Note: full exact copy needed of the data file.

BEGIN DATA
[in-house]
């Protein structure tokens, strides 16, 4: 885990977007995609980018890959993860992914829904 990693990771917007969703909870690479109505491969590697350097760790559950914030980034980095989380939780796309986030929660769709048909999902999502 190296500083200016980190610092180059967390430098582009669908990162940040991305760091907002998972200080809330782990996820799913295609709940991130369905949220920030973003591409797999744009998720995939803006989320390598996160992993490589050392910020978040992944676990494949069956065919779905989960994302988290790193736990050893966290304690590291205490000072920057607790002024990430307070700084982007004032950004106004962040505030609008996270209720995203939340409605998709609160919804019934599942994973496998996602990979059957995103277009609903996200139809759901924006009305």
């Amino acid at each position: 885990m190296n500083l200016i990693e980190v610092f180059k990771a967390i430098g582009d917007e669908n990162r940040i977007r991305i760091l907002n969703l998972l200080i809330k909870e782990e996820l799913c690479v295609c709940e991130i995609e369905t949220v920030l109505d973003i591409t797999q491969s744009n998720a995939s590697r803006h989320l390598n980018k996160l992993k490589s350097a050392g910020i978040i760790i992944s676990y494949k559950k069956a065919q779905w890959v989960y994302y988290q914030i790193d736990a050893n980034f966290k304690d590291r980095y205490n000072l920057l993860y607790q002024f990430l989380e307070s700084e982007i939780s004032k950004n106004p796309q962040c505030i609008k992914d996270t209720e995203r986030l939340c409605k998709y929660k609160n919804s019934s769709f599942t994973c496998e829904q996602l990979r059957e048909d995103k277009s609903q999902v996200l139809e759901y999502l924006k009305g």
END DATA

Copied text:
[in-house]
């Protein structure tokens, strides 16, 4: 885990977007995609980018890959993860992914829904 990693990771917007969703909870690479109505491969590697350097760790559950914030980034980095989380939780796309986030929660769709048909999902999502 190296500083200016980190610092180059967390430098582009669908990162940040991305760091907002998972200080809330782990996820799913295609709940991130369905949220920030973003591409797999744009998720995939803006989320390598996160992993490589050392910020978040992944676990494949069956065919779905989960994302988290790193736990050893966290304690590291205490000072920057607790002024990430307070700084982007004032950004106004962040505030609008996270209720995203939340409605998709609160919804019934599942994973496998996602990979059957995103277009609903996200139809759901924006009305």
């Amino acid at each position: 885990m190296n500083l200016i990693e980190v610092f180059k990771a967390i430098g582009d917007e669908n990162r940040i977007r991305i760091l907002n969703l998972l200080i809330k909870e782990e996820l799913c690479v295609c709940e991130i995609e369905t949220v920030l109505d973003i591409t797999q491969s744009n998720a995939s590697r803006h989320l390598n980018k996160l992993k490589s350097a050392g910020i978040i760790i992944s676990y494949k559950k069956a065919q779905w890959v989960y994302y988290q914030i790193d736990a050893n980034f966290k304690d590291r980095y205490n000072l920057l993860y607790q002024f990430l989380e307070s700084e982007i939780s004032k950004n106004p796309q962040c505030i609008k992914d996270t209720e995203r986030l939340c409605k998709y929660k609160n919804s019934s769709f599942t994973c496998e829904q996602l990979r059957e048909d995103k277009s609903q999902v996200l139809e759901y999502l924006k009305g």